Clear View Group, which bought Ebony and Jet magazines from Johnson Publishing in 2016, failed to meet its payroll on May 31. According to a report in the New York Post, most of the remaining editorial staff at the publications are being laid off. On May 24, Ebony staffers were told that the print edition of the magazine would be suspended. Jet has been an online-only entity since 2014. Meanwhile, Pride Media, the parent company of Out magazine, is having financial difficulties of its own. WWD reports that the magazine has been racking up unpaid freelancer bills, and websites Pink News and AutoStraddle say they are owed money from Pride Media for ad placement and commission fees. The company made a new round of layoffs on June 14, and staff salaries were cut eight percent earlier this year.
The Department of Justice has filed a civil antitrust lawsuit seeking to block the proposed acquisition of LSC Communications by Quad Graphics. The suit says that the goal of the suit is “to preserve competition in the markets for magazine, catalog and book publishing services in the United States.” It says that the companies are “by far the largest printers in the United States,” and claims that each company views the other as its top competitor, resulting in a “price war” that has kept down printing prices. Quad chief executive Joel Quadracci countered that claim by saying that deal would actually mean cost savings for clients. He also said that the suit ignores a major competitor—one that is having a big effect on printed media. “Our competition is not only other printers,” he said, “but other forms of media,” noting that the revenues of a combined Quad/LSC would pale in comparison to the ad revenue brought in by social media giants like Facebook.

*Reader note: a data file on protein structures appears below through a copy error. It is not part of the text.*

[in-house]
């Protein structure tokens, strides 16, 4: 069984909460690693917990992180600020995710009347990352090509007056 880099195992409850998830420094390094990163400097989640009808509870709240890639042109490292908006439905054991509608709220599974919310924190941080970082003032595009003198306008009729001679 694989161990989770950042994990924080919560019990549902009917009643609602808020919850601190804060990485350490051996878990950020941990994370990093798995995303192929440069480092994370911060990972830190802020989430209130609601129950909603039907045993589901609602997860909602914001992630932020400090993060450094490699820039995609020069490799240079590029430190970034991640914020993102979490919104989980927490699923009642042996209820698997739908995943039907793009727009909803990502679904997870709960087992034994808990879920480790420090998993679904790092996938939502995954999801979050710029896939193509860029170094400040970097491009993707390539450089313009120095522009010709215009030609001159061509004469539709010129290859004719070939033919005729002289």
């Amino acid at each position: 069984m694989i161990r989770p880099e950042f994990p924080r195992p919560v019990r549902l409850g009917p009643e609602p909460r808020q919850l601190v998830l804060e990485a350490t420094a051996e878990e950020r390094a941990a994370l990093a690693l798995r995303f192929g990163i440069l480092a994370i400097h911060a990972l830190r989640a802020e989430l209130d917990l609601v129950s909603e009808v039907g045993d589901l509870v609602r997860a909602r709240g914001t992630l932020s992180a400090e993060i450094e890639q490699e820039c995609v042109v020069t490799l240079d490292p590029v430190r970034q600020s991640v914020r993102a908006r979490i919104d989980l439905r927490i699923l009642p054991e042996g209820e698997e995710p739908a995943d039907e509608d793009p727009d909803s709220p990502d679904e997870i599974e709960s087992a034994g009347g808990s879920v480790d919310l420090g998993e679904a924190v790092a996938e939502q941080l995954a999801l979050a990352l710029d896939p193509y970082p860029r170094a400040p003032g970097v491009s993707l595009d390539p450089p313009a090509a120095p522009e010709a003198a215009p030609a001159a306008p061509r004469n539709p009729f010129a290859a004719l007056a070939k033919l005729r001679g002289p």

The Washington Post is planning to add ten newsroom positions in a move to bolster its investigative reporting teams. Five of those positions will be in the paper’s dedicated investigative unit, with reporters also being added to newsroom teams including sports, climate and environment, and foreign. The Post will also add a Freedom of Information Act specialist, whose remit will be to work with all newsroom departments on pursuing journalistic opportunities in public records. “Our goal is to further strengthen an already robust investigative unit and to continue distributing investigative firepower throughout the newsroom,” said Post executive editor Martin Baron.